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Mountains at the Pole

Wednesday, September 29, 2004

Image Credit: Martin Fiedler


Mountains at the Pole

The south pole region of the Moon is a dramatic cacophony of craters and peaks. Extreme foreshortening and rugged topography make navigation here difficult. And that is just for observers, wait until lunar prospectors try mining ice in future decades! But today we have a gorgeous new image of the region just Earthward of the pole. Starting with 114 km wide Moretus and extending south and a little west we see overlapping, older and mostly flat-floored craters. The two mountains on the horizon are among the taller peaks on the Moon. Following the informal nomenclature of Ewen Whitaker's classic 1954 map, peak M1 is just in front of the shadowed crater Cabeus, and M3 is slightly behind and east of the crater, and nearly at 90 degrees S latitude. Whitaker suggests that M1 rises 20,000 to 25,000 ft ( 6 - 7.5 km) above the general surface level, and M3 is slightly lower at 15,000 to 20,000 ft (4.5 - 6 km). Just beyond the pole (but visible with good illumination and libration) are two additional massive peaks, M4 and M5 (which rises to 30,000 ft - 9 km). These peaks used to be called the Leibnitz Mts, but the name was decommissioned by an IAU committee ignorant of the real Moon. All of these peaks are portions of the rim of the South Pole-Aitken basin - little bits of the largest feature on the farside, sometimes visible from Earth.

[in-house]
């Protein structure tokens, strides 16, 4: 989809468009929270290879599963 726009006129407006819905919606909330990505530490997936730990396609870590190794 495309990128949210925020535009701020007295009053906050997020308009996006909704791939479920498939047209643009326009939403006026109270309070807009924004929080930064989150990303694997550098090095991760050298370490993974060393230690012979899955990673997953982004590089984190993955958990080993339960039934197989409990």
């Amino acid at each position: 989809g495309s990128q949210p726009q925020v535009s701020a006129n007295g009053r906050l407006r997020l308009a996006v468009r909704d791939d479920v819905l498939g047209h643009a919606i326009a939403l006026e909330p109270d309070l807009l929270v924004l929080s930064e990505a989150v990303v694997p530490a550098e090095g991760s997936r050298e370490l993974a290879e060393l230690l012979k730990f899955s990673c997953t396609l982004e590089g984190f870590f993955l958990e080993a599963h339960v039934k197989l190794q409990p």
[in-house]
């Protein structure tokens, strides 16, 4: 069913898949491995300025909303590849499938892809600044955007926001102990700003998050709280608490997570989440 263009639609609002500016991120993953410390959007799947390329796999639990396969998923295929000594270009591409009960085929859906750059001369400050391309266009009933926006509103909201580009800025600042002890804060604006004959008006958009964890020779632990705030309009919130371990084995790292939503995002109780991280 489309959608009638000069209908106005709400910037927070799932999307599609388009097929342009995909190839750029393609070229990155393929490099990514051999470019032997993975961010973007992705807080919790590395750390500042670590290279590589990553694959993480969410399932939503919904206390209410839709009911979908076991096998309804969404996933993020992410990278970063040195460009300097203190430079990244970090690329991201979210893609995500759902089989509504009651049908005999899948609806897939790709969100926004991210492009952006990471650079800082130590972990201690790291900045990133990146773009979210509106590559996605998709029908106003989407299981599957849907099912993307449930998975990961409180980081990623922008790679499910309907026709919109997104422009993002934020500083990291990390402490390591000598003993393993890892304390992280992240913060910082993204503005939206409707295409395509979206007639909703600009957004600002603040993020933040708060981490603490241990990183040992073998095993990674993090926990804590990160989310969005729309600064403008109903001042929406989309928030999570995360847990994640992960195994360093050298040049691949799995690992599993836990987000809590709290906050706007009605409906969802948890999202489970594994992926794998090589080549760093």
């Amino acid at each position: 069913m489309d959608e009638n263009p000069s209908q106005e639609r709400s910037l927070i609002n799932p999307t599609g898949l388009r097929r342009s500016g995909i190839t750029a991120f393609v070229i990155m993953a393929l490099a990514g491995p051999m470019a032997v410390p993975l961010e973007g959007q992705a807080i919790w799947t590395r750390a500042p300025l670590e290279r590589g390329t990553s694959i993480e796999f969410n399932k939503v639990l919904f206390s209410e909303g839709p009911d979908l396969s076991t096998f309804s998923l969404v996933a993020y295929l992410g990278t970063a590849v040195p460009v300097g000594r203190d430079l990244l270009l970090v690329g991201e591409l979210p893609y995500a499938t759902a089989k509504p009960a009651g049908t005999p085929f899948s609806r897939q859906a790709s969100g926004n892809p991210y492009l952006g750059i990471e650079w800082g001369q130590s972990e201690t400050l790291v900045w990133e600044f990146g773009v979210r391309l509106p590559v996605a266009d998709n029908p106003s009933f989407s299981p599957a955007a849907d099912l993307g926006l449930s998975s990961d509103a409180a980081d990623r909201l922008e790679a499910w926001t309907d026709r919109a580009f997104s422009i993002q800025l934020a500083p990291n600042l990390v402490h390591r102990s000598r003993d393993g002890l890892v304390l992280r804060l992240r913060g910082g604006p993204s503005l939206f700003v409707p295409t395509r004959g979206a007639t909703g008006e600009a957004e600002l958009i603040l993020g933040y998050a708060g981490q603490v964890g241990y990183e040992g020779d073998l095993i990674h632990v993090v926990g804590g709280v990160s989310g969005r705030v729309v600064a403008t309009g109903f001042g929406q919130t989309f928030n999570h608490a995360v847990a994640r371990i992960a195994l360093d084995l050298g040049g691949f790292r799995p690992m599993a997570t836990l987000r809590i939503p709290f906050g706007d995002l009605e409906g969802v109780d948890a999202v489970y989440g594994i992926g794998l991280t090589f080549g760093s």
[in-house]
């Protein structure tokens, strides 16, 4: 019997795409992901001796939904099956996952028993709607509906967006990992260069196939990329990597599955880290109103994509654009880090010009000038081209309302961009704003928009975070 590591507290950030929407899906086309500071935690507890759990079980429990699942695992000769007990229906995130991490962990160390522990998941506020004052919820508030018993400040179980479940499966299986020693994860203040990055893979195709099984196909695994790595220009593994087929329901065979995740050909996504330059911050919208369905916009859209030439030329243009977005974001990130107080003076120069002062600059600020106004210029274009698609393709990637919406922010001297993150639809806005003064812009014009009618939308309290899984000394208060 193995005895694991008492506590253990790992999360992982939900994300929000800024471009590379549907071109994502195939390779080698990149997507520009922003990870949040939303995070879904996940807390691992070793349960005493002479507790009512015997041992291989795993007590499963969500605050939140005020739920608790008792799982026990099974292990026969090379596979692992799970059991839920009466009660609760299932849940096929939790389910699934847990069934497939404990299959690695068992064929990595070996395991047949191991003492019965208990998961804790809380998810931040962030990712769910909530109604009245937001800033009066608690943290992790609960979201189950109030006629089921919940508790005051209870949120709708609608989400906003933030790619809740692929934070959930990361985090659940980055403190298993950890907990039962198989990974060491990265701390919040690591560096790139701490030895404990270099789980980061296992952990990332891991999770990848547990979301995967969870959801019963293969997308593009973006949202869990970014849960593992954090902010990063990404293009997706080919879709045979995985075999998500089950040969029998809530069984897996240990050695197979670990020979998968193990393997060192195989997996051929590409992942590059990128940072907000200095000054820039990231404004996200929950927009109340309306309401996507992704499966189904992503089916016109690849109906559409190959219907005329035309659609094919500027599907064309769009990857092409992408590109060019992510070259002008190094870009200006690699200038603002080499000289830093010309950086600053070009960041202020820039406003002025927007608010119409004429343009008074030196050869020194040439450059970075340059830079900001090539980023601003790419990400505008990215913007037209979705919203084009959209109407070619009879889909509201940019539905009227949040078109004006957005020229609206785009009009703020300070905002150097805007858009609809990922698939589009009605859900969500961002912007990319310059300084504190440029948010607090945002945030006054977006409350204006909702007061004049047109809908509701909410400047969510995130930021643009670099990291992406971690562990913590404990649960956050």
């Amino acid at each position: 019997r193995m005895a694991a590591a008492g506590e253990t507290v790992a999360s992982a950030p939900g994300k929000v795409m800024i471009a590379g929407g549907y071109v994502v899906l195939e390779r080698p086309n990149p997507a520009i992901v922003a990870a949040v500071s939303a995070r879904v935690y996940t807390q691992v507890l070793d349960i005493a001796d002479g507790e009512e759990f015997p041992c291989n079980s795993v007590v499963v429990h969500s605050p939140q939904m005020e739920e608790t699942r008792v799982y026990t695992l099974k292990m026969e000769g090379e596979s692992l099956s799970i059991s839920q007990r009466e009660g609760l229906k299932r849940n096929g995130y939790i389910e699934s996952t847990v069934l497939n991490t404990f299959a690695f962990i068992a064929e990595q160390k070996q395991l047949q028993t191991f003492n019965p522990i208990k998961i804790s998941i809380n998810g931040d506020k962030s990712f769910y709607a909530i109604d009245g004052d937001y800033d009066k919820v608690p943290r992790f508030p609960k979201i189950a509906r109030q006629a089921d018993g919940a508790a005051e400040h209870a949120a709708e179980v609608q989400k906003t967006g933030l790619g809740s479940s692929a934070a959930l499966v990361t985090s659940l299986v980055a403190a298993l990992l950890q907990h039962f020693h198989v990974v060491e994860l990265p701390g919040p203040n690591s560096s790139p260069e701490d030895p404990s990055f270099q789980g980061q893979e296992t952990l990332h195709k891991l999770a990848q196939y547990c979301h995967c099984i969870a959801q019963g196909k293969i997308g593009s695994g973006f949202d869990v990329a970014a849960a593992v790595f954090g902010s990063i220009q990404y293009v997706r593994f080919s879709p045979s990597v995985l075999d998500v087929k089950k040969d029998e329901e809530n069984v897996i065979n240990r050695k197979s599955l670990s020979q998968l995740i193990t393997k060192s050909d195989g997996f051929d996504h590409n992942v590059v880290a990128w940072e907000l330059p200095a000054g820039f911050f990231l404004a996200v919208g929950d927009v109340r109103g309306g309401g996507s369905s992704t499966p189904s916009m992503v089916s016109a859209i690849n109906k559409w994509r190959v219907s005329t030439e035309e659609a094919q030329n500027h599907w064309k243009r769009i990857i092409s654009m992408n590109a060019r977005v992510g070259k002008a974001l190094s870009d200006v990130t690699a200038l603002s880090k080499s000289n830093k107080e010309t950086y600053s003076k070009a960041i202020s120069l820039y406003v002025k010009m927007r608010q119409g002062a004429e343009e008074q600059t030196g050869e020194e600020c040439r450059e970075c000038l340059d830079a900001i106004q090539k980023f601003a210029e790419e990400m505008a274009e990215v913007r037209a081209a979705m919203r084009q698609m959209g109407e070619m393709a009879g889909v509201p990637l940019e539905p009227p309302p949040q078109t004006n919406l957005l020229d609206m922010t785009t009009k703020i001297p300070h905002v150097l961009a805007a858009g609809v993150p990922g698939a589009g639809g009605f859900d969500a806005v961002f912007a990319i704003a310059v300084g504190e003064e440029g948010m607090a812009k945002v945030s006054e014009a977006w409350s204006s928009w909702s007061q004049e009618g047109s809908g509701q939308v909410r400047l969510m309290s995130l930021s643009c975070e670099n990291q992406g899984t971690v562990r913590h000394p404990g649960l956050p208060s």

Chuck Wood

Technical Details:
3 September, 2004. One of our first pictures taken with our new 14" f/4,5 Maksutov Newtonian telescope (Observatory Radebeul). We have taken 2000 raw images with the Philipps ToU-Cam Pro for each of the 2 pictures of the mosaic and added these raw images at a rate of 4% with Giotto. The 2 resulting images were processed with Fitswork. To reduce the seeing we used a Schuler IR-Filter. Martin Fielder.

Related Links:
Observatory Radebeul
Mountains Beyond Cabeus - LO IV
Ewen Whitaker (1954) The Lunar South Pole Regions, Journal British Astronomical Association, 64, pp 234-242. Ewen's map also appears on p. 127 of The Modern Moon: A Personal View.

Tomorrow's LPOD: Crisium Closeup



Author & Editor:
Charles A. Wood

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